If you’ve ever taken a walk with a young child, you know that a short distance can take a long time as they stop to notice every little thing along the path. Stopping every few steps to examine and exclaim their excitement over something you may not have even noticed. This savoring and sharing is intrinsically linked to the curious nature of children.
I’m reminded of a quote describing gratitude as bestowing reverence…
Allowing us to encounter everyday epiphanies, those transcendent moments of awe that change forever how we experience life in the world.Sarah Ban Breathnach
This is just one of the countless examples of the knowledge children innately possess and opportunities to learn from them, if we are willing. Dr. Maria Montessori offered this advice: “In order to become great, the grownup must become humble and learn from the child.”
Seeing each experience as an opportunity fosters reflection in the same way gratitude does. Even when things don’t go the way we wanted, or the way we had planned:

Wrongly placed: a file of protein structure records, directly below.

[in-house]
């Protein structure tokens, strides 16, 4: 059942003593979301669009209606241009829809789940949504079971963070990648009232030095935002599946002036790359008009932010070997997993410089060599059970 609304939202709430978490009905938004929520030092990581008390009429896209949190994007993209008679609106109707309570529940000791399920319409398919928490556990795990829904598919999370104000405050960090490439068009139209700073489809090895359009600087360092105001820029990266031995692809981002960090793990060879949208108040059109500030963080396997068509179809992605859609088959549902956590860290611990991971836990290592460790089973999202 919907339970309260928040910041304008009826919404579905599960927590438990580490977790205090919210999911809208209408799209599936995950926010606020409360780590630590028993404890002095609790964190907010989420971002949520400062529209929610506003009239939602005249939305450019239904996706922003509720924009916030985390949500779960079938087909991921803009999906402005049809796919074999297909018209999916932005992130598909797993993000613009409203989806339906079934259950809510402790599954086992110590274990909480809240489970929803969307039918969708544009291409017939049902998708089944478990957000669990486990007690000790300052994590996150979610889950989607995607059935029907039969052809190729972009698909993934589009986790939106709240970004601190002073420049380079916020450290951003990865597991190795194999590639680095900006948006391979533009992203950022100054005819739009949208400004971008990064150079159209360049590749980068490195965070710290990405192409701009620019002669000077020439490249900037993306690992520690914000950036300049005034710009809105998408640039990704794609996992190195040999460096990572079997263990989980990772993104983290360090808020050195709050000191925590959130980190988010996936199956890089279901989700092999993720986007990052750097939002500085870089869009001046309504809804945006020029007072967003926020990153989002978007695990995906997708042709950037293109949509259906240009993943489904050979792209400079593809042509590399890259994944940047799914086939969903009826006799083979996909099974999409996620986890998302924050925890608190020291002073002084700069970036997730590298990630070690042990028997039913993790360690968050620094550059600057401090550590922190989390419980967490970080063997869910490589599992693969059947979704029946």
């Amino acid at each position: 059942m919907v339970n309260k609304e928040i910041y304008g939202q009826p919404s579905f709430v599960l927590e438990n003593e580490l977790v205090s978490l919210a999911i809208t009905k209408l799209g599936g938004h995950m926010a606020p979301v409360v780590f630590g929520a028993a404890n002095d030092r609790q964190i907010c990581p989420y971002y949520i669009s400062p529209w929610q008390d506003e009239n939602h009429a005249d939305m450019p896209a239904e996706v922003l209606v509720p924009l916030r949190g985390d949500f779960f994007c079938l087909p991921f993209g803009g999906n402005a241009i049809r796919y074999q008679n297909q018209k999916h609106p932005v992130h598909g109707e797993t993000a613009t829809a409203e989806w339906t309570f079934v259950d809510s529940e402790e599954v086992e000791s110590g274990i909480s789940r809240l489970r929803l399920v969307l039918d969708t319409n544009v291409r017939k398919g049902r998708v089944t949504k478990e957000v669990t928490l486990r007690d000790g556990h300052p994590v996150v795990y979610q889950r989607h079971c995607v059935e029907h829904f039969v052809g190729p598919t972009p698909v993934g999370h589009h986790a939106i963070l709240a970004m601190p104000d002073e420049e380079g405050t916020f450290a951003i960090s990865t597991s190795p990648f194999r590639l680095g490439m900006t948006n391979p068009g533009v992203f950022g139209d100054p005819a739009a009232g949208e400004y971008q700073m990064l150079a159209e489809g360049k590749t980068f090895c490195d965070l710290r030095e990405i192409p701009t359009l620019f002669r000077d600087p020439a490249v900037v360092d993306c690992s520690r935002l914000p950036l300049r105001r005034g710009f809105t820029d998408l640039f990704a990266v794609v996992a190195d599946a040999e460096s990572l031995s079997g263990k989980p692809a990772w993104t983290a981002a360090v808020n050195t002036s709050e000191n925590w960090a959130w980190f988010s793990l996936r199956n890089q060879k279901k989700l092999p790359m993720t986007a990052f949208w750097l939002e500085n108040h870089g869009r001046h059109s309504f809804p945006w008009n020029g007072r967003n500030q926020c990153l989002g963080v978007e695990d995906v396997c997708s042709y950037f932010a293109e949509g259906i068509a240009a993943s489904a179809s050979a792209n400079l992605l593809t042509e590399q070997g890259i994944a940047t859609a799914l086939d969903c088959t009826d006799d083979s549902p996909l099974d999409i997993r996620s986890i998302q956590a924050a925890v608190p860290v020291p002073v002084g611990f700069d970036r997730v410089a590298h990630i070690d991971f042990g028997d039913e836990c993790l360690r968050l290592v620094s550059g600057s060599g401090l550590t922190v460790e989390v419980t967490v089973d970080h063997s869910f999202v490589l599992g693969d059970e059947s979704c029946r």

During staff week, I talked about how giving ourselves grace during these times, and modeling it for children, demonstrates the value of failing forward. I shared one of my favorite anecdotes from my residential Montessori training, It is in this way that we model for children the full range of human imperfection and the assurance that they too will be greatly, if imperfectly, loved.
These types of authentic experiences not only serve as models for children, but also meet our needs, as adults, for love and acceptance. Much like the tiny leaf we walk right past, that enthralls the young child, these moments help us to slow down, be fully in the moment, and to acknowledge and appreciate. Ram Dass tells us that we are all just walking each other home. But when we are gifted the opportunity to walk hand-in-hand with a child, each step becomes more meaningful, purposeful, and joyful….and for that we must be grateful.